As the Labour party begins to crystalise its core policies in anticipation of a general election next year, a clearer picture is emerging of the party’s plans for a national care service. At an ambulance station in Essex last week, Sir Keir Starmer set out the third chapter of his vision for Britain, this time outlining the path to an NHS ‘fit for the future’. Given its prominence in the Labour party’s flagship missions for government, many are reassured that health and social care reform has been afforded a central position in Labour’s bid for power. The party’s commitment to a bold programme of transformation in the sector to achieve sustainability is welcomed, but the evergreen questions of funding and logistics remain largely unanswered.
At the centre of Starmer’s vision for social care is a characteristically pragmatic commitment to long-term reform. This approach is a welcome change to the sector, which has suffered from a long legacy of unequal local funding allocations and stalled attempts at reform with each change of government. In line with the Labour Party’s central campaign to ‘make Britain work for working people’, Starmer stressed that ‘a fair deal for our carers’ is at the heart of his party’s vision for sector reform. Labour’s commitment to ‘better standards at work, more progression, more training, more rights, and […] pay’ reiterates the party’s recent pledge to deliver improved working conditions and national outcomes via a national care service.
Starmer’s promise to ‘provide joined up care in the community’ has also been positively received as a reiteration of Labour’s 10-year plan ‘to shift the focus of healthcare out of the hospital and into the community’. His championing of multi-disciplinary teams to ‘bring fragmented services together’ indicates Labour’s appetite to advance the ongoing integration of health and social care. This willingness to work within, and build upon, the existing ICS framework is a relief to sector specialists who, suffering from ‘change fatigue’ feared further major structural reforms with the instalment of a new opposition government.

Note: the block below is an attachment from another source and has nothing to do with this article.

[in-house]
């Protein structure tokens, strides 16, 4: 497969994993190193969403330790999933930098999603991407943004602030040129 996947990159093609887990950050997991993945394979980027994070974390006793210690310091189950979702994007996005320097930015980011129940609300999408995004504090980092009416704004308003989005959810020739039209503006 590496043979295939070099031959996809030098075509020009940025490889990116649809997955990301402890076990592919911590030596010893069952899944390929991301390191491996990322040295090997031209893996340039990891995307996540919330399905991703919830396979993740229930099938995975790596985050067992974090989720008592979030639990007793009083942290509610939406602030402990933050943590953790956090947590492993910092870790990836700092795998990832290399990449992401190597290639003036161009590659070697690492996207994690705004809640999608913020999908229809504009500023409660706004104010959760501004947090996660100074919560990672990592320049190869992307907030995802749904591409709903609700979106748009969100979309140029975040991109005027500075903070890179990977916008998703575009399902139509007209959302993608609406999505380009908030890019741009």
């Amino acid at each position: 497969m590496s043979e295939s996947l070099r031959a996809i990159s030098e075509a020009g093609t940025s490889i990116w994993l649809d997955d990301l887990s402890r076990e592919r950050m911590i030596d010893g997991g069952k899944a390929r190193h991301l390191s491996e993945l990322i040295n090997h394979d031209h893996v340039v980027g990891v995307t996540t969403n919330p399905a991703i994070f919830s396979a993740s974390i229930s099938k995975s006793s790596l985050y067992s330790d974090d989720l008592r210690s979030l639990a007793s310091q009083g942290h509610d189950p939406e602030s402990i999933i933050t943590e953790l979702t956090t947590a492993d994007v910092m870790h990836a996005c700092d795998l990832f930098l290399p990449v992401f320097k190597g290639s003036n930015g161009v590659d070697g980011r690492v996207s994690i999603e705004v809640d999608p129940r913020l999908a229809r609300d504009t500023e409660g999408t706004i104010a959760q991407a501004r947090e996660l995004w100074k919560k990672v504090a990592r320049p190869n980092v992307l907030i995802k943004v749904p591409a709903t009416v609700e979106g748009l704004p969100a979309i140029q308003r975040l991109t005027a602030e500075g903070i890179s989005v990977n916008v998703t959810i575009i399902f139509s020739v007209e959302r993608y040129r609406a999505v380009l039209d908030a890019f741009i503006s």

However, whilst Starmer has been broadly praised for his pledge to end the ‘sticking plaster crisis management’ approach to health and care, key questions remain surrounding his solutions to the immediate crises. Spokespeople across the sector have raised concerns over the party’s omission of plans to boost local authority funding budgets, which are urgently required to improve access to publicly funded social care. The Nuffield Trust has estimated that less than half of older people with care needs are currently receiving support, with nearly one third of requests for local government funding denied care. These unmet needs are exacerbating pressures on an estimated 10.6 million unpaid carers across the UK, as well on the NHS services that treat the consequences of unaddressed and escalating care needs.
Starmer also evaded questions of how the party would fund its extensive reforms in the longer term. Although he stressed that ‘money is of course part of the answer’, Starmer cautioned that the exact shape of Labour’s strategy would be dictated by the public finances that his government inherits. As such, Starmer’s promised breakdown of the party’s spending plans will be keenly anticipated by providers and the public alike ahead of the election next year. Chris Thomas, head of the IPPR Commission on Health and Prosperity, summarised this attitude with his urges for Labour to outline ‘a plan for investment alongside these bold reforms to help make such an aspirational target believable’. Likewise, Chief Executive of the NHS Confederation, Matthew Taylor, warned that ‘money is a hugely significant barrier to improvement and we need to see specifics on what a boost to funding would look like’.
Overall, Starmer’s public health and social care pledges have given hope to many that an elected Labour government would deliver the vision and stability urgently required to transform social care services. Before then however, greater clarity on Starmer’s short term solutions and detailed funding model will be crucial in demonstrating that his ‘clear, measurable goals’ are more than aspirational rhetoric alone.